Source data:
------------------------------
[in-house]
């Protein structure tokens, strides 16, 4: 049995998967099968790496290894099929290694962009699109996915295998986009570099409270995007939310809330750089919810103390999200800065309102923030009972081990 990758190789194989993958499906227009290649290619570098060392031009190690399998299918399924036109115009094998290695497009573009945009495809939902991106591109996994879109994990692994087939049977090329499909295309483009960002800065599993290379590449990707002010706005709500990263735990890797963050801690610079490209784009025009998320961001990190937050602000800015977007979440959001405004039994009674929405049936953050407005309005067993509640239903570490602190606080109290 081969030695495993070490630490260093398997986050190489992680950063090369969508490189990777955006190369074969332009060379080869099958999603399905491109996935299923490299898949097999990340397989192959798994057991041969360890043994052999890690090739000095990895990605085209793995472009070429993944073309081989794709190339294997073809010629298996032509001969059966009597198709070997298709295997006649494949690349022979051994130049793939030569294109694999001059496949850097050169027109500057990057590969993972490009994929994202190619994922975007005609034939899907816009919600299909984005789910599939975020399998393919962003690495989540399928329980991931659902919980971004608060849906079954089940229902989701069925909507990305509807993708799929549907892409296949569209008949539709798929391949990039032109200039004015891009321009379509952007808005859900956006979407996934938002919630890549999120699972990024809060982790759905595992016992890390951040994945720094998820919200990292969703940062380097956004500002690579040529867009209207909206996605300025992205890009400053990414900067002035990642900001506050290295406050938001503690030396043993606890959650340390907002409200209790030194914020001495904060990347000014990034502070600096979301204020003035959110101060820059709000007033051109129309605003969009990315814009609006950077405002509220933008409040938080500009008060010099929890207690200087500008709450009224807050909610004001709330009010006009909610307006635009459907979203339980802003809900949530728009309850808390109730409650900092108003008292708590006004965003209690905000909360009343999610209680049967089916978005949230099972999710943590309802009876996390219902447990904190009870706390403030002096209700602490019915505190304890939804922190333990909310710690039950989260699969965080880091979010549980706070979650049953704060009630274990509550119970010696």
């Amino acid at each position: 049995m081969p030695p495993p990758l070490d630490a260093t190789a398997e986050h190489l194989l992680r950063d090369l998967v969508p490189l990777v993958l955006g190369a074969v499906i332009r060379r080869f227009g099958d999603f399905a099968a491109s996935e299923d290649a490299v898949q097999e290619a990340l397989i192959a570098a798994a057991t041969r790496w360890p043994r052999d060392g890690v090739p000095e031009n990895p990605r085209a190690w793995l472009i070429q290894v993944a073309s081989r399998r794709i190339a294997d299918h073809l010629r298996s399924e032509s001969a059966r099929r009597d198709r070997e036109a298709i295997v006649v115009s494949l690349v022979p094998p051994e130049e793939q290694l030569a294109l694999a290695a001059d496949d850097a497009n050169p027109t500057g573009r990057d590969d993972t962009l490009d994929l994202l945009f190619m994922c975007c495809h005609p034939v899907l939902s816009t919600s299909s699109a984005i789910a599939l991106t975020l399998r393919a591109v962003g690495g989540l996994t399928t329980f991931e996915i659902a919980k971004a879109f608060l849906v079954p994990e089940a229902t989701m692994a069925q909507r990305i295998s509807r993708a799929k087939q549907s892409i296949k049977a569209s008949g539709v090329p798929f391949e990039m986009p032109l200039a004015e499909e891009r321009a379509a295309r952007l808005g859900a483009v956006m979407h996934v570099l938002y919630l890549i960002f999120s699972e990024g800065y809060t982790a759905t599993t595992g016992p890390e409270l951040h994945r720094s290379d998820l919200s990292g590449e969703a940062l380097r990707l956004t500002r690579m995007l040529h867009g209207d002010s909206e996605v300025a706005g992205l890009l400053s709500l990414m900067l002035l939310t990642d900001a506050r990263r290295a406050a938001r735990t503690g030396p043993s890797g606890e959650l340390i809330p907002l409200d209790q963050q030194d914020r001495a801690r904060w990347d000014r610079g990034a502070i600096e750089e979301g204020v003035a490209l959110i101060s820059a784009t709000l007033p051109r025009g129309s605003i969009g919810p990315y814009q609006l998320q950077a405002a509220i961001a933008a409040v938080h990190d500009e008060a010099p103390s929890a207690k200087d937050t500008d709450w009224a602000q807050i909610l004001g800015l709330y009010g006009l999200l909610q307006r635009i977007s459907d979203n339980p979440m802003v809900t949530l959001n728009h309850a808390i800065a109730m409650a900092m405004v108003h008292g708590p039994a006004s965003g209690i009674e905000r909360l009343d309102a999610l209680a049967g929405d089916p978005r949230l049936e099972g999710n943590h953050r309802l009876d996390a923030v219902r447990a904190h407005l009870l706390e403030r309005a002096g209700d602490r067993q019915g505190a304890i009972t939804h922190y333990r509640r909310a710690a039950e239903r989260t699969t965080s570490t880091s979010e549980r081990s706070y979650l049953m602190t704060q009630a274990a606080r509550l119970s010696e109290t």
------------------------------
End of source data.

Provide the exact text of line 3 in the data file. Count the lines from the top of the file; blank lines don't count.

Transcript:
């Amino acid at each position: 049995m081969p030695p495993p990758l070490d630490a260093t190789a398997e986050h190489l194989l992680r950063d090369l998967v969508p490189l990777v993958l955006g190369a074969v499906i332009r060379r080869f227009g099958d999603f399905a099968a491109s996935e299923d290649a490299v898949q097999e290619a990340l397989i192959a570098a798994a057991t041969r790496w360890p043994r052999d060392g890690v090739p000095e031009n990895p990605r085209a190690w793995l472009i070429q290894v993944a073309s081989r399998r794709i190339a294997d299918h073809l010629r298996s399924e032509s001969a059966r099929r009597d198709r070997e036109a298709i295997v006649v115009s494949l690349v022979p094998p051994e130049e793939q290694l030569a294109l694999a290695a001059d496949d850097a497009n050169p027109t500057g573009r990057d590969d993972t962009l490009d994929l994202l945009f190619m994922c975007c495809h005609p034939v899907l939902s816009t919600s299909s699109a984005i789910a599939l991106t975020l399998r393919a591109v962003g690495g989540l996994t399928t329980f991931e996915i659902a919980k971004a879109f608060l849906v079954p994990e089940a229902t989701m692994a069925q909507r990305i295998s509807r993708a799929k087939q549907s892409i296949k049977a569209s008949g539709v090329p798929f391949e990039m986009p032109l200039a004015e499909e891009r321009a379509a295309r952007l808005g859900a483009v956006m979407h996934v570099l938002y919630l890549i960002f999120s699972e990024g800065y809060t982790a759905t599993t595992g016992p890390e409270l951040h994945r720094s290379d998820l919200s990292g590449e969703a940062l380097r990707l956004t500002r690579m995007l040529h867009g209207d002010s909206e996605v300025a706005g992205l890009l400053s709500l990414m900067l002035l939310t990642d900001a506050r990263r290295a406050a938001r735990t503690g030396p043993s890797g606890e959650l340390i809330p907002l409200d209790q963050q030194d914020r001495a801690r904060w990347d000014r610079g990034a502070i600096e750089e979301g204020v003035a490209l959110i101060s820059a784009t709000l007033p051109r025009g129309s605003i969009g919810p990315y814009q609006l998320q950077a405002a509220i961001a933008a409040v938080h990190d500009e008060a010099p103390s929890a207690k200087d937050t500008d709450w009224a602000q807050i909610l004001g800015l709330y009010g006009l999200l909610q307006r635009i977007s459907d979203n339980p979440m802003v809900t949530l959001n728009h309850a808390i800065a109730m409650a900092m405004v108003h008292g708590p039994a006004s965003g209690i009674e905000r909360l009343d309102a999610l209680a049967g929405d089916p978005r949230l049936e099972g999710n943590h953050r309802l009876d996390a923030v219902r447990a904190h407005l009870l706390e403030r309005a002096g209700d602490r067993q019915g505190a304890i009972t939804h922190y333990r509640r909310a710690a039950e239903r989260t699969t965080s570490t880091s979010e549980r081990s706070y979650l049953m602190t704060q009630a274990a606080r509550l119970s010696e109290t």